In 2016, to celebrate a solo exhibition in London, Etel Adnan created two edition runs of her 1970 drawing Summer, one as a series of prints and the other as Jacquard woven tapestries. The tapestries are monumental yet graceful, with expressive swaths of colors and shapes activating their surfaces.

Etal Adnan, Summer (detail), 2016. Evening & Day Editions London.


ca. 1200 AD

The spinning wheel is introduced in Europe, increasing the speed of production.

The use of tapestries that depict religious and historical scenes is pervasive in castles and churches throughout Europe.



Tracey Emin, born 1963 Croydon, UK, creates The Beginning of Me.

Tracey Emin, The Beginning of Me, 2012. Evening & Day Editions London.

This screenprint on cotton fabric is an intimate self-portrait that captures Tracey Emin's distinctly personal vulnerability and strength. Of her nude self-portraits, she has said that she uses her body to “tell stories” and to “make sense of the world.” 

Emin has used an array of materials in her oeuvre and she has used fabrics in a variety of works, including sculptures and installations. In an interview with Sculpture magazine in 2002, Emin said, “I like poor materials ... I like neon, because it's moving constantly and like drawing. The chemicals going through the neon turns me on really — it's sexy. I like fabrics, but one of the main things with objects is that I really have to love them before I can use them.”

Tracey Emin, The Beginning of Me (details), 2012. Evening & Day Editions London.


ca. 1733–1844

ca. 1733 AD — The flying shuttle is invented, which allows for a faster weaving process.

Accelerated innovation follows English inventor John Kay’s development of the flying shuttle. The power loom is invented in 1785, which further speeds up the weaving process. In 1801 the Jacquard loom is developed, which allows for the production of complex patterns.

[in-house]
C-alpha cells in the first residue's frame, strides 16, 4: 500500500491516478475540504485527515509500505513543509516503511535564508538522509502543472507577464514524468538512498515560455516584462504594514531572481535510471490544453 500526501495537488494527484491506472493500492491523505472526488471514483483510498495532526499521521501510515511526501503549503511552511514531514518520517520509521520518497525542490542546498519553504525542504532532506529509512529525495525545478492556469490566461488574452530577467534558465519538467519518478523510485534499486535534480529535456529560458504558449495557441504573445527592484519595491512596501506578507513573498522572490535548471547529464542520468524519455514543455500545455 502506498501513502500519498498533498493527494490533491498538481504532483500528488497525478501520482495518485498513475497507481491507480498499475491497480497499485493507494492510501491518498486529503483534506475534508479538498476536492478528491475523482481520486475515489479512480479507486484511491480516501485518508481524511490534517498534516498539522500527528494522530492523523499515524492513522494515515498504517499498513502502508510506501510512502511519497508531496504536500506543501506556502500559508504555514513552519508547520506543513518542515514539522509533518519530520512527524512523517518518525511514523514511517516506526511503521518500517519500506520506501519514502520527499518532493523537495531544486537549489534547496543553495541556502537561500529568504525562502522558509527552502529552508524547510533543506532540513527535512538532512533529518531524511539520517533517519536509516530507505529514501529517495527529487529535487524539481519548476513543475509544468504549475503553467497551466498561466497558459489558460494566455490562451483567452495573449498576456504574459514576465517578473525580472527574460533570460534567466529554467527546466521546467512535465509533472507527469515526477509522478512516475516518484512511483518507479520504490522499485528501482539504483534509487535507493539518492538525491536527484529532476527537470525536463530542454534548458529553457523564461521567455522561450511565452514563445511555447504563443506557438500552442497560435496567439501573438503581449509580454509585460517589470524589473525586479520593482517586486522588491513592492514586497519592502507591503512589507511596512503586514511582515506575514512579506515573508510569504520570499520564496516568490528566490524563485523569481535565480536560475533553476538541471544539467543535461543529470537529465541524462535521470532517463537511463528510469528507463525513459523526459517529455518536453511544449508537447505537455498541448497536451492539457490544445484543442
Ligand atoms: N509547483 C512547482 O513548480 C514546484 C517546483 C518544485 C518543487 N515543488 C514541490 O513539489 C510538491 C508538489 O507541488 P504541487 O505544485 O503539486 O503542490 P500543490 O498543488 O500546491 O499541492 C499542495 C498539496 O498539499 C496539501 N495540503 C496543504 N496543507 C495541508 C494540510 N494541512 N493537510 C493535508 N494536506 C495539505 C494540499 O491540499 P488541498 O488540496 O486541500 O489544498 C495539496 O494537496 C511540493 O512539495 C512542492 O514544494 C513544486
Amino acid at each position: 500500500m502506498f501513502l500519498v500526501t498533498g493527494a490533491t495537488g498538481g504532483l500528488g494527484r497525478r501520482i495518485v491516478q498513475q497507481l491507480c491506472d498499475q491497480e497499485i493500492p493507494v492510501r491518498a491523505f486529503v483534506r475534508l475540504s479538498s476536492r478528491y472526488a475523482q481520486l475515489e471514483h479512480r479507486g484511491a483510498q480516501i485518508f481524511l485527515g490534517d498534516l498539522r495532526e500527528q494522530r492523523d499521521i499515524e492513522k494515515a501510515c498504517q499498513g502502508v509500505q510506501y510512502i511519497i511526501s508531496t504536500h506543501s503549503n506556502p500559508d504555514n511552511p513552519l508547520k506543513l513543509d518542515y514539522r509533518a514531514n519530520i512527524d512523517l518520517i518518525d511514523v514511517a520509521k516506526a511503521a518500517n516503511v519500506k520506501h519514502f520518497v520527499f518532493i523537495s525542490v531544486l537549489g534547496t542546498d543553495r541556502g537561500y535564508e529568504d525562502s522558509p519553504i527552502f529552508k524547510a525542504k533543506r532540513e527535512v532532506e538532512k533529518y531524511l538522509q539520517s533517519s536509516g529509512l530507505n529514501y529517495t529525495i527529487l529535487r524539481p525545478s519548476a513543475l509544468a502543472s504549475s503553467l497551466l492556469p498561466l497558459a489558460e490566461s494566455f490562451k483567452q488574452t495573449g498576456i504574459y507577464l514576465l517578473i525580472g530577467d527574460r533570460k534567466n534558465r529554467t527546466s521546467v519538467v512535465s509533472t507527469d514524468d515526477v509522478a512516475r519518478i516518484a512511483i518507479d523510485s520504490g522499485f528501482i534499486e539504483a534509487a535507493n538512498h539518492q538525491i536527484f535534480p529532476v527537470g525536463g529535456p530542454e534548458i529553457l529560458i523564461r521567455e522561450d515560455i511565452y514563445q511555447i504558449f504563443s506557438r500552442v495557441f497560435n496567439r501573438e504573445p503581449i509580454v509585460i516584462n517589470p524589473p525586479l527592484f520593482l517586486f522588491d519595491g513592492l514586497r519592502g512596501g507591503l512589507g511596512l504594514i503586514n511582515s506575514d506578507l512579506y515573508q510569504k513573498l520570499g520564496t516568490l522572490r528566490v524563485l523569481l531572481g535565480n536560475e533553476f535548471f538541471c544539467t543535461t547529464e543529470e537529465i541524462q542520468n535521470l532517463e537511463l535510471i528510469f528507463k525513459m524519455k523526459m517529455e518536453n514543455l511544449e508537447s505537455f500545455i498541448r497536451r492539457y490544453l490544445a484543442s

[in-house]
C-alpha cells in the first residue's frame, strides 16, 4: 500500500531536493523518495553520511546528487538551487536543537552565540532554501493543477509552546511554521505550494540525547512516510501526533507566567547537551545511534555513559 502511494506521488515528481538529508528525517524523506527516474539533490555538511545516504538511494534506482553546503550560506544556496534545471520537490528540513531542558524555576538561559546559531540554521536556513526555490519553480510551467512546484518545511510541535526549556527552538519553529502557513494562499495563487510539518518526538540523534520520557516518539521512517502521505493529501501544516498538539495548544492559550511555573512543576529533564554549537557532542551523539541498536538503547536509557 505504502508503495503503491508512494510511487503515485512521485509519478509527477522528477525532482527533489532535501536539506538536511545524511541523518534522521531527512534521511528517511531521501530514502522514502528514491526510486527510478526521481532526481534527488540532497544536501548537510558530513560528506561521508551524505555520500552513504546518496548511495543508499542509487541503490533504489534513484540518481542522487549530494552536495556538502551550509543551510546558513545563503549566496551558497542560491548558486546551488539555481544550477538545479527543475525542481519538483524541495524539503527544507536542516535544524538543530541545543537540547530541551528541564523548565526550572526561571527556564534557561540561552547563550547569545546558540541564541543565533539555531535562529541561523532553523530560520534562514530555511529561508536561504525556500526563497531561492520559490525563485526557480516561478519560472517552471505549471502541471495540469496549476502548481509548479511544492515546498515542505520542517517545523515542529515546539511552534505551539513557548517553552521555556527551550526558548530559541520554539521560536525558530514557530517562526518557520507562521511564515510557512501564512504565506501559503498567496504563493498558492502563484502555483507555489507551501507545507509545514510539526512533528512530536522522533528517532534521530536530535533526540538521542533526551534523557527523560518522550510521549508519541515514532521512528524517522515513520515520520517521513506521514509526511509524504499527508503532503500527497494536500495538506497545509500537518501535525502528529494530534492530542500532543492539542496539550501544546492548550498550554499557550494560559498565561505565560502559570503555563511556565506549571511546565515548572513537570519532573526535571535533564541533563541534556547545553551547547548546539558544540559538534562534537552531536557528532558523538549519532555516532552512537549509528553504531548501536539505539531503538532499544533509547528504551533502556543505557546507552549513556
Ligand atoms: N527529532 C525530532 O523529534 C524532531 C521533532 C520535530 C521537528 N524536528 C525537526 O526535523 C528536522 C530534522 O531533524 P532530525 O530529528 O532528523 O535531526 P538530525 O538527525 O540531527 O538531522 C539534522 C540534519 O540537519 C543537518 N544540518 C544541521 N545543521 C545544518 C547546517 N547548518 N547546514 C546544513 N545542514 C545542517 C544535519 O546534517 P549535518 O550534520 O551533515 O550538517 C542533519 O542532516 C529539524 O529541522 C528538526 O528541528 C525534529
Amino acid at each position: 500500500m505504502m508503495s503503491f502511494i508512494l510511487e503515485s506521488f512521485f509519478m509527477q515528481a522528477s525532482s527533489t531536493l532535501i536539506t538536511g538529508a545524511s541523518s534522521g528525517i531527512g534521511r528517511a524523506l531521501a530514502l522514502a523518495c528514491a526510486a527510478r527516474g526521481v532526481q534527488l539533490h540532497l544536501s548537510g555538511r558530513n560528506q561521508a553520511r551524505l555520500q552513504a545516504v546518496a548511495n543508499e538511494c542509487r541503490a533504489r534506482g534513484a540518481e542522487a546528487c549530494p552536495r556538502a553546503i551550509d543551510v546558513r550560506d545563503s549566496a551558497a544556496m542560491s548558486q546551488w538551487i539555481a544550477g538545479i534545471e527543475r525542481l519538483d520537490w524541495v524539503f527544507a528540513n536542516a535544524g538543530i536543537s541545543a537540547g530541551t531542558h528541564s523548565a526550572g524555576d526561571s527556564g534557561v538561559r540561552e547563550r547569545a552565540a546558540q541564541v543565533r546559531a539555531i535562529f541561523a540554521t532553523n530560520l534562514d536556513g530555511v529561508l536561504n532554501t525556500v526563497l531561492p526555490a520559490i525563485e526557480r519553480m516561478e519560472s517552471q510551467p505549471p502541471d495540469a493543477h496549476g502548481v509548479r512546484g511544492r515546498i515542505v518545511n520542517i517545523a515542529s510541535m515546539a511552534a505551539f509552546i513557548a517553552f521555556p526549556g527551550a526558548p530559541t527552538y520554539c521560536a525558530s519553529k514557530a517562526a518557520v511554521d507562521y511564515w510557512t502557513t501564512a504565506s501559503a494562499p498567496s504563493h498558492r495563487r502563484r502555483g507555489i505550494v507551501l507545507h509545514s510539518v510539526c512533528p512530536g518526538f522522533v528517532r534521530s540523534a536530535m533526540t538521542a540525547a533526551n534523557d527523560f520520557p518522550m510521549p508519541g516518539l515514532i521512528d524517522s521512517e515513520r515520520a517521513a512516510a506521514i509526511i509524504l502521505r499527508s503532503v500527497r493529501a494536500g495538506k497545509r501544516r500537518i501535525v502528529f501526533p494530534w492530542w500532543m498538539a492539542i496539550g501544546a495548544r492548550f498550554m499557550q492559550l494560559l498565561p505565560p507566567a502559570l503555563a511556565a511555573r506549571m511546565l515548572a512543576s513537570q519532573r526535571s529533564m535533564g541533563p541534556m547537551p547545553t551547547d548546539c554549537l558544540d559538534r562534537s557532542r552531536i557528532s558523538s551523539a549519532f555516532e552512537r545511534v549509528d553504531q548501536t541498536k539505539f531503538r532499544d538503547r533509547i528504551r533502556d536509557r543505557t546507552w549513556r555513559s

Sir Grayson Perry, born 1960 in Essex, UK, creates Map of Truth and Beliefs.

Grayson Perry, Map of Truths and Beliefs, 2011. Evening & Day Editions London.

British artist Grayson Perry works in a variety of traditional mediums, including ceramics, yet tapestry plays a primary role in his output. His monumental tapestry Map of Truths and Beliefs fuses the traditional and contemporary to create a humorous and thought-provoking meditation on the concepts of pilgrimage and the afterlife. The work is inspired by historic textiles and medieval maps, but also includes references to contemporary culture, such as Las Vegas, Graceland, and the Champs-Élysées. Perry’s conflation of prosaic locations with sacred sites humorously highlights instances of continuity as well as significant changes in attitudes between historic and contemporary cultures.

The work is also a commentary on the artist’s own personal beliefs and experiences. The central figure in the tapestry is Perry’s teddy bear Alan Measles, who represents the artist’s “personal metaphor for God.” The surrounding figures represent different aspects of Perry’s own life and worldview, including his gender identity, his working-class background, and his interest in art and history.

Grayson Perry, Map of Truths and Beliefs (details), 2011. Evening & Day Editions London.


ca. 1960s

CAD and manufacturing developments lead to revolutions in the textile industry.

Rapid technological progress inspires artists to explore new ways of creating and presenting art and makes it possible for artists to collaborate with each other across the globe.



Louise Bourgeois, born 1911 in Paris, France, collaborates with Tracey Emin to create Do Not Abandon Me.

Louise Bourgeois and Tracey Emin, Do Not Abandon Me, 2009–2010. Evening & Day Editions London.

Do Not Abandon Me is a remarkable collaborative work by the multidisciplinary artists Louise Bourgeois and Tracy Emin. Louise Bourgeois initially created the gouache paintings of male and female torsos on paper, and then worked with Dyenamix studio in New York to digitally print her creations onto fabric. Dyenamix sent these works to Emin in London, who added her own drawings of fetuses and miniature female bodies to each image, using a transfer technique. The completed works were returned to Dyenamix who printed the combined images to produced the final edition of 18 sets.

The cross-generational collaboration between the two artists represents a union of their confessional and autobiographical styles. As Emin noted, working with Bourgeois “was like holding hands with history. I thought of it like holding a baton; Louise passes it to me and then I pass it to someone else.”

Louise Bourgeois and Tracey Emin, Do Not Abandon Me (details), 2009–2010. Evening & Day Editions London.


Discover More from Editions >